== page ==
It all seems a bit silly to even consider anything as frivolous as reading at the moment. But given there is evidence that those who read fiction are more empathetic than your average person, maybe now is more important than ever to talk about books.
Black Lives Matter
I widen my perspective through reading, and listening. Here are some voices I’ve enjoyed over the past few years:
- Lesley Nneka Arima – What It Means When a Man Falls from the Sky
- Tananarive Due – Ghost Summer: Stories
- Chesya Burke – Let’s Play White
- The Complete Fiction of Nella Larsen
- Langston Hughes – The Ways of White Folks
- Nana Kwame Adjei-Brenyah – Friday Black
- ZZ Packer – Drinking Coffee Elsewhere
- Victor LaValle – The Changeling
- Nalo Hopkinson – Skin Folk
- Danez Smith – Don’t Call Us Dead
Here are some ways you can help. Donate, protest, vote, read, educate, do whatever you can.
I’m glad to report that I’ve made time to get back into graphic novels. They’ve been a big part of my life; my first literary memory is reading a Rainbow comic in bed when I must have been around four years old. I’ve read a variety of great things recently:
Shame Pudding by Danny Noble – Graphic memoir from a very distinctive illustrator. Moving, hilarious. Highly recommended.
Flake by Matthew Dooley – I’ve waited for a novel from Matthew Dooley since he won the Observer/Cape/Comica graphic short story prize in 2016. Flake is a low-key, well-drawn, beautifully colored story about ice cream men at war, among other things. Well worth the wait.
Gast by Carol Swain – This was right up my alley. Small rural town, a mysterious death, incredibly quiet. The color palette was tremendous. It invoked a tone that made me feel at home, as I’m sure it would with a lot of my fellow Brits.
Bad Gateway by Simon Hanselmann – Oh my word, I love the Megg and Mogg comics. They are hilarious, crude, and surprisingly full of heart. Don’t get me wrong, these books are frequently gross, and they are absolutely not for everyone, but I just love them. The gorgeous black hardback edition currently on sale through Fantagraphics is beautiful.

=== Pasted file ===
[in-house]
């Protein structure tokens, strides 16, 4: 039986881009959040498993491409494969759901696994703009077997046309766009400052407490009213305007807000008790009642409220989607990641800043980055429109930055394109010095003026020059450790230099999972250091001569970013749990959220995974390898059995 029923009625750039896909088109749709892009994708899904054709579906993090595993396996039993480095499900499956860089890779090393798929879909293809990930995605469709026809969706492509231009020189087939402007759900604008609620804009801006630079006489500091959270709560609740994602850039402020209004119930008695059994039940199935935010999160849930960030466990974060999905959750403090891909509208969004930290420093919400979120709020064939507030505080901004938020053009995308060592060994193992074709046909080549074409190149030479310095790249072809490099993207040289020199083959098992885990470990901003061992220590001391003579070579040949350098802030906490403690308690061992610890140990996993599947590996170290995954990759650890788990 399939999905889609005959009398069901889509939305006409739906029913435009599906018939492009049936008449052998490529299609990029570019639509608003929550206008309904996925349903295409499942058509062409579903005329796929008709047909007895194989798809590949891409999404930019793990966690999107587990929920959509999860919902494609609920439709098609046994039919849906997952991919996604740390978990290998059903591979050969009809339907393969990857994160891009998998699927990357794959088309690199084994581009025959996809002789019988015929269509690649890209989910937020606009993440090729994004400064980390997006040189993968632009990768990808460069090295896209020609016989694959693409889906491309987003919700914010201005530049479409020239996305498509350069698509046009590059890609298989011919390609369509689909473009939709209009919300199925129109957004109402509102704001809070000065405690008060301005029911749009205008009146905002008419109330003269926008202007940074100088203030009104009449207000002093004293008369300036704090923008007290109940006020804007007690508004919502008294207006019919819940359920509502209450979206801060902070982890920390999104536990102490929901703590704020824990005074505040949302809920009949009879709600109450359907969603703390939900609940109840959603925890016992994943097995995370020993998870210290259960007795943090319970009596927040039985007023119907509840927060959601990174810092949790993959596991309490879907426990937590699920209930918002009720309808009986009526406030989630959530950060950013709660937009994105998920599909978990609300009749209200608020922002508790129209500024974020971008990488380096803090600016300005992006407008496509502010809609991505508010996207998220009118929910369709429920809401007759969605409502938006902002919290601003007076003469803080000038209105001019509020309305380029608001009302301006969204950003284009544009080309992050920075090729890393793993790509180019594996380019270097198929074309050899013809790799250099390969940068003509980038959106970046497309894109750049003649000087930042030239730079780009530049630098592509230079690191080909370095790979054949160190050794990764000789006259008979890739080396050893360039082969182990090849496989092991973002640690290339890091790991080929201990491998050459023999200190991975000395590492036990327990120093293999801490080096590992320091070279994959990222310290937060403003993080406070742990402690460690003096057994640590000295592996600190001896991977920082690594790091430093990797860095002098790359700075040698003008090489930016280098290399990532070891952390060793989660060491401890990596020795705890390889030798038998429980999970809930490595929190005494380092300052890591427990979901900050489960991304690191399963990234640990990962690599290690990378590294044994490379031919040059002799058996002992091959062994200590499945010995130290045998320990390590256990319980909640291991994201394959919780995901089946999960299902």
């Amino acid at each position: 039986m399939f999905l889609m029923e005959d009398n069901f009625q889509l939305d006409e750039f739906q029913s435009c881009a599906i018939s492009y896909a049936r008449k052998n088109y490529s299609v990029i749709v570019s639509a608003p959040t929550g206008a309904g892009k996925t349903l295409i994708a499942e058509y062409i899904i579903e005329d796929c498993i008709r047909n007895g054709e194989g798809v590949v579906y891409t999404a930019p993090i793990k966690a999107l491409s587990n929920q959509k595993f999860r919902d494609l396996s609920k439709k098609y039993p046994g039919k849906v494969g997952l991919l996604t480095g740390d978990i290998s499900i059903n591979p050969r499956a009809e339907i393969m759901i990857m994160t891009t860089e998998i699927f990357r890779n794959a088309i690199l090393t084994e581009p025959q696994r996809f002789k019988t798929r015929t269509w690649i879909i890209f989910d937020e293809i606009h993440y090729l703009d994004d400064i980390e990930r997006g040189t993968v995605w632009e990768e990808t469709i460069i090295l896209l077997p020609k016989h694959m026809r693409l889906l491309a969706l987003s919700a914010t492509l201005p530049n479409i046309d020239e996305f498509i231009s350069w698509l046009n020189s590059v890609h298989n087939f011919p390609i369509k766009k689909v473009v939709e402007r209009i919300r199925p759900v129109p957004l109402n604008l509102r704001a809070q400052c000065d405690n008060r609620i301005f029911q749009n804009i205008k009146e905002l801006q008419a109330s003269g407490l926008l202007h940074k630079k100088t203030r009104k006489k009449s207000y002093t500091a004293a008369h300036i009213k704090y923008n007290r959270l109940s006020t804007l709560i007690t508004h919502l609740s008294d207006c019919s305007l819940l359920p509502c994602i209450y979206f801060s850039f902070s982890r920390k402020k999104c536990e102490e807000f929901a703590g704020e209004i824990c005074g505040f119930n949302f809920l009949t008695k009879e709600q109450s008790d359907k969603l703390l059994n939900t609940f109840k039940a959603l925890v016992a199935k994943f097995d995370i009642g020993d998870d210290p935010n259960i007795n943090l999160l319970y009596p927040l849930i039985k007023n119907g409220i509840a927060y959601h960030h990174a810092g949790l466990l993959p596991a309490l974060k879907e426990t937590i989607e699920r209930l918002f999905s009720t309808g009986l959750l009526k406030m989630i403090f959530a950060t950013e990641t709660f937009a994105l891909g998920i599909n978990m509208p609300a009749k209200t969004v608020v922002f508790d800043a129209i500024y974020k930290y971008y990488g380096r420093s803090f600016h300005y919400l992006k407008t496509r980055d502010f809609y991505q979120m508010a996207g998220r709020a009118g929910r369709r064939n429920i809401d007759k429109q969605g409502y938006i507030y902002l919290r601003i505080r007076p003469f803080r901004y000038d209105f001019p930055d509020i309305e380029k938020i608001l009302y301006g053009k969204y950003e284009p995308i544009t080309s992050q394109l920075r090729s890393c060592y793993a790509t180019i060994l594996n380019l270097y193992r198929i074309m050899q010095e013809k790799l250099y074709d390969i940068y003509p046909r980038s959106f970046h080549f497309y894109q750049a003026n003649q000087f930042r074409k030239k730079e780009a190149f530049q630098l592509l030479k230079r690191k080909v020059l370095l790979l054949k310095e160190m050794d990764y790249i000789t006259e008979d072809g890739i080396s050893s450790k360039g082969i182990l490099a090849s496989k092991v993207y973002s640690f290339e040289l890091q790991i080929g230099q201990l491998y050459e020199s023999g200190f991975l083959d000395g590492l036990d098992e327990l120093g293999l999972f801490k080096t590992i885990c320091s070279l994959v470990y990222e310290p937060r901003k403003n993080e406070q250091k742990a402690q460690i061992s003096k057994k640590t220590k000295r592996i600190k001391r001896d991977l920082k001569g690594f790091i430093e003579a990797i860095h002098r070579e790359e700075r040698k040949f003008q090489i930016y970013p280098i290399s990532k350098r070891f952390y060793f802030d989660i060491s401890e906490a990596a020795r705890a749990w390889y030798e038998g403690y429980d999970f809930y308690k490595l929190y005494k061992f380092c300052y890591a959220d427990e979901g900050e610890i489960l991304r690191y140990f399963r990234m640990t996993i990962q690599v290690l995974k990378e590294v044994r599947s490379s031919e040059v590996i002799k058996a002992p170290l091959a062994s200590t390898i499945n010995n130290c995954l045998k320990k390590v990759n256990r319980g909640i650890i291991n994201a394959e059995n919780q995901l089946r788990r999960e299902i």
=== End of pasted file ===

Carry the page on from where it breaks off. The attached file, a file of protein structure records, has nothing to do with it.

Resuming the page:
Let’s face it, independent publishers seldom have an easy ride, but 2020 must be almost impossible for some. I try and sponsor as many as I can on Patreon, and the rewards are immense.
I’m currently a patron for literary horror/sci-fi/fantastic publications, The Ghastling, Uncanny Magazine, and Bourbon Penn. Each one has a variety of tiers, offering some great work , immediate delivery of new issues, and access to some of their back issues, all for a couple of dollars
I romped through Samanta Schweblin’s new novel, Little Eyes, in about four sittings. Little toy robots called kentukis are everywhere, and their owners are either watching, or being watched. Schweblin crafts fascinating tales concerning these machines, and the lives into which they are welcomed. I’ll be thinking about this one for a while, and I suspect this will become a yearly read for me.
I also finished the audiobook of A Children’s Bible by Lydia Millet. Short, terrifying, brutal, and, as a parent, made me feel incredibly uncomfortable. I won’t give too much away, but I highly recommend this book. Listen below to Millet on Bookable podcast for a taster.
My current audiobook listen is Boys of Alabama by Genevieve Hudson. Coming-of-age tale with supernatural elements? Welcome to my wheelhouse!
I am very impressed by Souvankham Thammavongsa’s collection, How to Pronounce Knife. Each short story is a completely new world, and Thammavongsa’s prose has immersed me every time. I’m currently reading at least one story every day, they’re just perfect.
In the next week I WILL Djinn Patrol on the Purple Line. I’ve also started Wonderland by Zoje Stage. Family moving from New York City to an old cabin in the middle of nowhere; what could possibly go wrong? I can’t wait to find out.
Let me know what you’re reading, listening to, enjoying. And feel free to check out my Goodreads.